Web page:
Secret to good power play? There's no secret

NEWARK, N.J. -- Except for some better results, not much has changed on the power play the last two games.

The Los Angeles Kings combined for three goals on six man-advantage opportunities in Games 3 and 4 of the Stanley Cup finals, as many as they scored in the previous 14 playoff games.

The Kings split the last two meetings with the New Jersey Devils at Staples Center, leaving them with a 3-games-to-1 series edge heading into Game 5 on Saturday night at Prudential Center. Another win and L.A. will clinch its first Stanley Cup title in franchise history.

Justin Williams, who scored a power-play goal late in Game 3, said a variety of factors have accounted for the unit’s recent surge in production.

“There’s no secret to a good power play,” he said. “Shots, screens, tips, rebounds. It’s all of those things. An extra effort on a goal, getting in front of the goalie, just out-battling the four guys with one of your five out there.”

The Kings didn’t have a power play in Game 3 until the third period, when they were protecting a 2-0 lead. That gave the coaching staff reason to tinker with their personnel, keeping the first and second lines together with two defensemen, rather than their normal set of a fourth forward stationed at the blue line alongside a single defenseman.

L.A. scored on both man-advantage situations to finish off the 4-0 victory.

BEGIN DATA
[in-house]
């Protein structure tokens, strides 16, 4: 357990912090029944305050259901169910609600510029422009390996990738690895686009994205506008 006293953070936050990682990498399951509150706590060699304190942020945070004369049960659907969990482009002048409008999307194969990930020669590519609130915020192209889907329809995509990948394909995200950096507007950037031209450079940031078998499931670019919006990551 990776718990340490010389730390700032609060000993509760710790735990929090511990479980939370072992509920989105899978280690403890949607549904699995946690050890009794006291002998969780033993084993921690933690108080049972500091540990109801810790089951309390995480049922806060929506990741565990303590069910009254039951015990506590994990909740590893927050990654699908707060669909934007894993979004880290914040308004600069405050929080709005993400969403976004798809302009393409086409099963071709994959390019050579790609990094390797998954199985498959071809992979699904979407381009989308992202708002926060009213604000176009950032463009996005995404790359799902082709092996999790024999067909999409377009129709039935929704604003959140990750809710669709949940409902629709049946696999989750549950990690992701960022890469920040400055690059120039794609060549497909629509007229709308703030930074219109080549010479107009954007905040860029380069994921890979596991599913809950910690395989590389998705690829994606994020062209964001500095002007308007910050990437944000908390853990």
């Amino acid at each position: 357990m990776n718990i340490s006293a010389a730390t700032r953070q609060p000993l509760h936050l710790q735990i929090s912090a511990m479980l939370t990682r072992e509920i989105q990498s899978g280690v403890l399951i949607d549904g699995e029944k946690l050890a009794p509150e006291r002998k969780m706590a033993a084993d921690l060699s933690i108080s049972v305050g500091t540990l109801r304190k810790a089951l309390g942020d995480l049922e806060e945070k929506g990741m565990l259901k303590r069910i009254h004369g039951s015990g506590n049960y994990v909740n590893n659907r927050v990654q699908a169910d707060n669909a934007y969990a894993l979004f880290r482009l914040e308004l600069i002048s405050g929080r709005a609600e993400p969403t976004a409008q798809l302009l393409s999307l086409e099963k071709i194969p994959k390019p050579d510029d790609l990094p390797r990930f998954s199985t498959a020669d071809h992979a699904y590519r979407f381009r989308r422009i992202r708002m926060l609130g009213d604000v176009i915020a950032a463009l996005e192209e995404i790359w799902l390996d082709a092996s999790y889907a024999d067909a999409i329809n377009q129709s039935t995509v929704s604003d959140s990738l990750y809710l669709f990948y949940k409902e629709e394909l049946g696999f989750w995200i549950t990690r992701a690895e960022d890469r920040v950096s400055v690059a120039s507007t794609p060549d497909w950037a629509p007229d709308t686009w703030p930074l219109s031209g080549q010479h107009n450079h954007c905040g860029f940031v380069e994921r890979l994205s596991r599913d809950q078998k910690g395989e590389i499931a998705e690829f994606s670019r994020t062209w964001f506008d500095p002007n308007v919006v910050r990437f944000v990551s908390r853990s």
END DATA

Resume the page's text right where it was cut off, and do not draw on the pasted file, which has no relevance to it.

Dustin Brown wasn’t sure if the change in personnel helped spur the power play in Game 3, but “you’re more comfortable playing with your line,” he said.

Kings coach Darryl Sutter said the decision to go with line combinations in Game 3, rather than his usual power-play combinations, was purely strategy and not a result of the team’s lack of production with the man advantage.

“It’s more time and score and those sorts of things,” he said.

The Kings went back to their traditional set in Game 4, and again scored a third-period power-play goal, this time with their top line of Williams, Brown and Anze Kopitar on the ice, along with center Mike Richards on one point and defenseman Drew Doughty on the other. Kopitar won the faceoff back to Richards, who slid the puck to Doughty, who scored on a slap shot with Brown providing a screen on goalie Martin Brodeur.

The goal tied the score, 1-1, but the Devils went on to score twice in the final five minutes to win, 3-1, and avoid their first playoff sweep in franchise history.

While the Kings are getting more shots to hit the back of the net on the power play the last two games, they aren’t necessarily getting a higher volume of shots on goal.

In the 14 games between Game 2 of the opening-round series against the Vancouver Canucks and Game 3 of the Stanley Cup finals, the Kings managed just three power-play goals on 87 shots on net, covering 68 minutes 28 seconds of power-play time, or 1.27 shots for every minute.

In the last two games, the Kings had 8:07 of power-play time and scored three goals on 11 shots on net, or 1.35 shots on net for every minute with the man advantage.

The Kings power-play efficiency rate still sits at a woeful 10.8 percent in the postseason, better than the 7.8 percent clip heading into Game 3 of the finals, but well below the 17 percent success rate from the regular season, which ranked 17th out of 30 teams in the league.

Kopitar, who has scored eight goals in the playoffs but none on the power play, said he didn’t have an answer for the team’s recent surge on special teams.

“If you look at our goals, they weren’t anything special,” he said “It wasn’t anything highlight-reel, it was just pretty much the back of the net. When the shots were there we took them and we got the results.”